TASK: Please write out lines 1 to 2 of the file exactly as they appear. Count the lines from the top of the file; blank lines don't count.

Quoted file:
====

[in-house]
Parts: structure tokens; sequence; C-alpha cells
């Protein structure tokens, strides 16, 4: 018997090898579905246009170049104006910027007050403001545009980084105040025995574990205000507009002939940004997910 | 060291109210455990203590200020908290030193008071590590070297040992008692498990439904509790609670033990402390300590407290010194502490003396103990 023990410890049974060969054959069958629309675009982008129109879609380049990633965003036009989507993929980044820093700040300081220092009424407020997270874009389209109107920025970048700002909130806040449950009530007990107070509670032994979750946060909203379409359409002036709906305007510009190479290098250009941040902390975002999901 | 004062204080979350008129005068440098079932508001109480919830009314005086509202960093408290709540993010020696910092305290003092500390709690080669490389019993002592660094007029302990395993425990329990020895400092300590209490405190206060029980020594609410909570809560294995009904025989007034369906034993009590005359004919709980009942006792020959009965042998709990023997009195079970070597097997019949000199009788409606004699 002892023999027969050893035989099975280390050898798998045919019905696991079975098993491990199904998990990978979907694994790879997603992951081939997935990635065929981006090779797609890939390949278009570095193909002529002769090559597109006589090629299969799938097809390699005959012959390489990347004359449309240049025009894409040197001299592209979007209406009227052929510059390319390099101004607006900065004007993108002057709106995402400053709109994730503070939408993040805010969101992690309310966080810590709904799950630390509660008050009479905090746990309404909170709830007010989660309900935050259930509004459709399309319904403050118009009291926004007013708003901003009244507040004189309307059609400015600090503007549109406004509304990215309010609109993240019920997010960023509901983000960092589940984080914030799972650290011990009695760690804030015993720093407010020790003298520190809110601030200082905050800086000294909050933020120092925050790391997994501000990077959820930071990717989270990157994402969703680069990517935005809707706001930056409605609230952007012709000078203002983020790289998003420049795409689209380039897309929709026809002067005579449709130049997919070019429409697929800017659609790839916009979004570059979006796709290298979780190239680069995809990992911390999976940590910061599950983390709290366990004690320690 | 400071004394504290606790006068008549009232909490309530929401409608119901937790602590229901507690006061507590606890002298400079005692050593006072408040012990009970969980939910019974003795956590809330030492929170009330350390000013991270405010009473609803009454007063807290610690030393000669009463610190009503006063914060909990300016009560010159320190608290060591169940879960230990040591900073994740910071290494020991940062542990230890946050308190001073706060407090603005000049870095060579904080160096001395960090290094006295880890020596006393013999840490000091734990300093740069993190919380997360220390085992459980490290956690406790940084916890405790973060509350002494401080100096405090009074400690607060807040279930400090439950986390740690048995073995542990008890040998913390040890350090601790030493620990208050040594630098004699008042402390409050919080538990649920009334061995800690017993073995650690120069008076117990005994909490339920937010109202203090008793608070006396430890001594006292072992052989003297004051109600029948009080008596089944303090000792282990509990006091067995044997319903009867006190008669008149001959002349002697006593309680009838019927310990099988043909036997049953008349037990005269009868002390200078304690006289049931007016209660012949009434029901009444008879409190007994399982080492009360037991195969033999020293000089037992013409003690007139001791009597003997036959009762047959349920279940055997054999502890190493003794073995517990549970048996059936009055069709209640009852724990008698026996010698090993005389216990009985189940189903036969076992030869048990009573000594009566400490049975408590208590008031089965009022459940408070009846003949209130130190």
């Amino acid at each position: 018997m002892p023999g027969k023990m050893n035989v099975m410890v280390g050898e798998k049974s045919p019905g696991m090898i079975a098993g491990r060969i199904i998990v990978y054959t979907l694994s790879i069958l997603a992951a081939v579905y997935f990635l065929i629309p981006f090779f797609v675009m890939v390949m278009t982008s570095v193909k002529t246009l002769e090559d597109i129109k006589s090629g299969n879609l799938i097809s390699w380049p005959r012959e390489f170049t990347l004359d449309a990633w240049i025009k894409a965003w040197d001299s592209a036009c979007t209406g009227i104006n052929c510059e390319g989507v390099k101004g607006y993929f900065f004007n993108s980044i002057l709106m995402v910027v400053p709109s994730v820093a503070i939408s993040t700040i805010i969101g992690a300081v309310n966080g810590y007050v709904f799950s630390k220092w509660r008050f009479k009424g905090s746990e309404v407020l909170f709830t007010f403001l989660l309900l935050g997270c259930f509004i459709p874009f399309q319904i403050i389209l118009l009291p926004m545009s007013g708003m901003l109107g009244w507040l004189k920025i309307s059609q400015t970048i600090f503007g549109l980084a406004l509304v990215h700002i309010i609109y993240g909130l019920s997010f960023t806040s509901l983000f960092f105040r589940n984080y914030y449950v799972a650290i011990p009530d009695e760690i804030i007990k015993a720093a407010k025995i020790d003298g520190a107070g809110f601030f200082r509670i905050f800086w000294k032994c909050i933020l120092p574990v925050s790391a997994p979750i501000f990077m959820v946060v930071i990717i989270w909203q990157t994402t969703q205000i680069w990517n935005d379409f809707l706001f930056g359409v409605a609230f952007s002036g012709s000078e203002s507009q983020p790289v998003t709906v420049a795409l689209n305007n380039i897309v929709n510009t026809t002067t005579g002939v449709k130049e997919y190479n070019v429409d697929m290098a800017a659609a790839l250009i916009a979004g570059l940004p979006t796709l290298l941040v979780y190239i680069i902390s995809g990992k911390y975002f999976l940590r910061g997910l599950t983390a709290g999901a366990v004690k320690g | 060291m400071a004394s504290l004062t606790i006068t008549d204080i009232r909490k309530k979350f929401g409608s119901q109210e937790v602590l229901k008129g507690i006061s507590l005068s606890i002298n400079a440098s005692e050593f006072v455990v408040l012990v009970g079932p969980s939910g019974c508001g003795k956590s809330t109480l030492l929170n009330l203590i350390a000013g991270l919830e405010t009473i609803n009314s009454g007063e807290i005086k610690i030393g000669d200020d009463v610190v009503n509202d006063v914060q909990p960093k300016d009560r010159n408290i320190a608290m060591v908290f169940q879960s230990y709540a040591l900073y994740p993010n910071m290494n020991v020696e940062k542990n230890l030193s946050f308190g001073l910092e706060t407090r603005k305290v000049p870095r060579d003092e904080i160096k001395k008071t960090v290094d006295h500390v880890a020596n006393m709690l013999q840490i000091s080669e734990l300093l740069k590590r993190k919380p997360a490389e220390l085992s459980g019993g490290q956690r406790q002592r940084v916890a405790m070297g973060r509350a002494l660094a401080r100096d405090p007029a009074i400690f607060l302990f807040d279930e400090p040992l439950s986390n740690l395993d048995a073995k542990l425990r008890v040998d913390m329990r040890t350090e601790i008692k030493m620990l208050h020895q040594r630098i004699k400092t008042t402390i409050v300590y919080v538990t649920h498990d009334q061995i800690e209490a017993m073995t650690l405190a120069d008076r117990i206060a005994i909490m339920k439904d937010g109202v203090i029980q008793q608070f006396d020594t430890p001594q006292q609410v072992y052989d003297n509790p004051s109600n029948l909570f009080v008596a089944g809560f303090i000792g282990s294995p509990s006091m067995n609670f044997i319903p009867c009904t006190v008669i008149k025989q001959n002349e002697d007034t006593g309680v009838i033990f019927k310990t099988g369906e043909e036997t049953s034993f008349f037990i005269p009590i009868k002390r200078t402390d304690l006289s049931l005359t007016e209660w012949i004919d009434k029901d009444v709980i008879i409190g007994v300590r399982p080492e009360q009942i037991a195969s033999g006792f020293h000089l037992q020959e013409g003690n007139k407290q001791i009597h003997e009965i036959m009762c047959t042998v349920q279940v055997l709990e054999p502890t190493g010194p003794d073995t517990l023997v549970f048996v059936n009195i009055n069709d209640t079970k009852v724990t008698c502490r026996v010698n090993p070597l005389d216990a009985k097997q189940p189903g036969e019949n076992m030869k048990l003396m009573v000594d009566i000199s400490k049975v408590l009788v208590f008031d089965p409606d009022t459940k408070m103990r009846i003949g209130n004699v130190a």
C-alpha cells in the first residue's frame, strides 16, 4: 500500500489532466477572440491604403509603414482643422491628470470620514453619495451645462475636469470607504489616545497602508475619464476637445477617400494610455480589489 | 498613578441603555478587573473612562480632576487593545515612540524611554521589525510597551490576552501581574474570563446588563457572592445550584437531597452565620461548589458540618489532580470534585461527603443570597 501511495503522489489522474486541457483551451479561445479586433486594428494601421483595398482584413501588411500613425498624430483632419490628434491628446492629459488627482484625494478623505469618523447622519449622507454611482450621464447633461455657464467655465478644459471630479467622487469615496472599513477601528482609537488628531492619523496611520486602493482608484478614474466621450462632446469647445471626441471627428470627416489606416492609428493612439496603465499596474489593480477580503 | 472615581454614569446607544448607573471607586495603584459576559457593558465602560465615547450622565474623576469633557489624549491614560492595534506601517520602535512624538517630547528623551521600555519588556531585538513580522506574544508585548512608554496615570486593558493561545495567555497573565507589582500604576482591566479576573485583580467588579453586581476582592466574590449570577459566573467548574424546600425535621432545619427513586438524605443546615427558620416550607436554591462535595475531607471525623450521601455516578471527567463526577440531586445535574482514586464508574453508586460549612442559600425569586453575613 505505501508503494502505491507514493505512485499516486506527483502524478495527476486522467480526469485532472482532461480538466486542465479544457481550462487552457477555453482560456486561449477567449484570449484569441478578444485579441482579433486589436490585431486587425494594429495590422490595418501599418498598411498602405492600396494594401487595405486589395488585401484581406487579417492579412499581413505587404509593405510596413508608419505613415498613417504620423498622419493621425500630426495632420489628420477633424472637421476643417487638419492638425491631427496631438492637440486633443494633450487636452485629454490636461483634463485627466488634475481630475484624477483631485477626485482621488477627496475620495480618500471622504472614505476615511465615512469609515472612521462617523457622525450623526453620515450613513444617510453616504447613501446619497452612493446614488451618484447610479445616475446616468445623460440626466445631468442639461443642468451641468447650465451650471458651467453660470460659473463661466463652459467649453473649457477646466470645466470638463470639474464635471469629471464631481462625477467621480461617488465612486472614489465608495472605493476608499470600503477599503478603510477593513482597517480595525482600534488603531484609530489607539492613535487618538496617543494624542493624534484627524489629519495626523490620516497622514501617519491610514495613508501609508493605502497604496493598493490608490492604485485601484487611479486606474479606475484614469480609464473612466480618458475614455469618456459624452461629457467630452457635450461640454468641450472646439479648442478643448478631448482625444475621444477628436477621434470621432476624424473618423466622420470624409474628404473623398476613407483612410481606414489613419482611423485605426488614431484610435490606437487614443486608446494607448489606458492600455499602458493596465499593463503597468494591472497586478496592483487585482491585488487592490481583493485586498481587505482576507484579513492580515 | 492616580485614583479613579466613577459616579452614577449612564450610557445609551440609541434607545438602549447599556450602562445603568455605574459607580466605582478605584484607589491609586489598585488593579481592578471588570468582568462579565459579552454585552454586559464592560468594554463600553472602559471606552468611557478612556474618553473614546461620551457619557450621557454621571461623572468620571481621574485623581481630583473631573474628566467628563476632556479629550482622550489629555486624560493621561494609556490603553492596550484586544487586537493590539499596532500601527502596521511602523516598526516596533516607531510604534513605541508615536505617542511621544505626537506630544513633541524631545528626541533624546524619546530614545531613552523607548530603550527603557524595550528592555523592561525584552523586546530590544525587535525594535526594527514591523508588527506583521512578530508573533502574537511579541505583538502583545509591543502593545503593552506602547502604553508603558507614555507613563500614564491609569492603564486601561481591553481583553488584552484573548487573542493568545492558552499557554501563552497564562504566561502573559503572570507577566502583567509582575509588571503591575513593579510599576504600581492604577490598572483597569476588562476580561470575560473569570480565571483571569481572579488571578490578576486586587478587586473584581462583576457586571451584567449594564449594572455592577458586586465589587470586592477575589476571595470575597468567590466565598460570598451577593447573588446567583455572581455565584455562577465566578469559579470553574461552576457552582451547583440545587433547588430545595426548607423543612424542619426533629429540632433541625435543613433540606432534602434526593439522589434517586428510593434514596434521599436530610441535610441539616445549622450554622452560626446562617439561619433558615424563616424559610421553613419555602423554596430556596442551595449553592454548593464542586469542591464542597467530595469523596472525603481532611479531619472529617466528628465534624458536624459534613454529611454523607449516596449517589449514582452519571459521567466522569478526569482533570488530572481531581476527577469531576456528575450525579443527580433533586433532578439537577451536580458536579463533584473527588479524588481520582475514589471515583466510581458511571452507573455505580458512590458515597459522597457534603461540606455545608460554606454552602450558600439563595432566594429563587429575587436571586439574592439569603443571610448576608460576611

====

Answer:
[in-house]
Parts: structure tokens; sequence; C-alpha cells